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The Determination of Memory Course after Retrieval

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Memory liberates us from the present and plays a major role in guiding appropriate behavioural responses to the challenges posed by a complex and uncertain world. Research over many years has shown that, at the psychological level, memories are flexible and can be moulded so that they are more or less able to control our behaviour. Our studies in rats of hippocampal-dependent contextual fear conditioning, perhaps the simplest form of Pavlovian learning and memory, have shown that brief reexposure to the training context causes fear memory reconsolidation, whereas prolong exposure induces memory extinction. The mechanisms that control whether memory will reconsolidate or extinguish are very poorly understood. Our current work indicates that the activity of three plasticity-associated molecules in the hippocampus, Zif268, brain-derived neurotrophic factor and Arc, determine whether reconsolidation or extinction prevails. In addition, the differential activities induced by brief versus prolonged context exposure describe a gate for post-retrieval memory processes. Characterising the molecular and cellular mechanisms underlying the reconsolidation and extinction of long-term memory, and discerning the precise conditions of recall that engage distinct cellular mechanisms has potential importance to the development of therapeutic strategies for memory disorders.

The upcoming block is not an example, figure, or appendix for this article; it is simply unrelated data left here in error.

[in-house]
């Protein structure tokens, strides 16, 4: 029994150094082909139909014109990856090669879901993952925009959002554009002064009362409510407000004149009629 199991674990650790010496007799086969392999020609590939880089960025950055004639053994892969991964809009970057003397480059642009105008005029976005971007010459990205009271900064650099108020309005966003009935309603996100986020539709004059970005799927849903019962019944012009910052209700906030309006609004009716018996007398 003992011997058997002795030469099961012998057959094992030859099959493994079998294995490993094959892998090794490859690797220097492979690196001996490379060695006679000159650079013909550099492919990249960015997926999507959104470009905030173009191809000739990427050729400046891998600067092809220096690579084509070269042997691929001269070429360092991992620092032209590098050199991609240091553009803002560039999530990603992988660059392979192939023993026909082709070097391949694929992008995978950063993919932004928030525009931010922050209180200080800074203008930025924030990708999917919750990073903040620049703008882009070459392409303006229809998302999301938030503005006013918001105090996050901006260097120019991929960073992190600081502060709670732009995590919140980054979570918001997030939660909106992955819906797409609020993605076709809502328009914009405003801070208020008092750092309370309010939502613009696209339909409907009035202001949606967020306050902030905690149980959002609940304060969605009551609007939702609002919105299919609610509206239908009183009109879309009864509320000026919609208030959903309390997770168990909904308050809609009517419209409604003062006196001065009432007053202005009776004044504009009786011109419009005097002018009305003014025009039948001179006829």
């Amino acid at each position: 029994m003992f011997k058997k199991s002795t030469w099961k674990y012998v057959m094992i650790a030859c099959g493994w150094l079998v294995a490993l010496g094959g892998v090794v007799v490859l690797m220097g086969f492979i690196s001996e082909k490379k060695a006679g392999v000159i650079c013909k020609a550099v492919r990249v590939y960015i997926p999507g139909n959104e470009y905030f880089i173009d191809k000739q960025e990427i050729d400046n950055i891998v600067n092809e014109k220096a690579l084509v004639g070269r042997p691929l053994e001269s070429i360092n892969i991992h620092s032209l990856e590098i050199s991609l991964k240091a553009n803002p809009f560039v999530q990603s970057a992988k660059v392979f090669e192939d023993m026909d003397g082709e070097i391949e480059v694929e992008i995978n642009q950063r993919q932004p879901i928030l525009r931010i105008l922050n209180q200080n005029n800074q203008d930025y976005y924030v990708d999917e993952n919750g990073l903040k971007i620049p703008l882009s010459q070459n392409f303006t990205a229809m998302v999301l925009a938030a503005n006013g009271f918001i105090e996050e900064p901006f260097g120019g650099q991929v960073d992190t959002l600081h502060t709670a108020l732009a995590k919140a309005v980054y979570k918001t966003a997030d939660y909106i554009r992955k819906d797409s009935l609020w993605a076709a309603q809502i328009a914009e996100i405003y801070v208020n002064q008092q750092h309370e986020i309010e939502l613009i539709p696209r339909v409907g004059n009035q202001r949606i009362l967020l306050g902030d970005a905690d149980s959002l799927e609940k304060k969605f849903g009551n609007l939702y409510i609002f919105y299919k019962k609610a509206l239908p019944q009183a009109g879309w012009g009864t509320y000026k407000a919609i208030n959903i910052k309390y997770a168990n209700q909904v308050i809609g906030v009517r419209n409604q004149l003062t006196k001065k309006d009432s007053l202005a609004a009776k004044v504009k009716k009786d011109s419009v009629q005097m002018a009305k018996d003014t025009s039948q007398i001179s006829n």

This talk is part of the Zangwill Club series.

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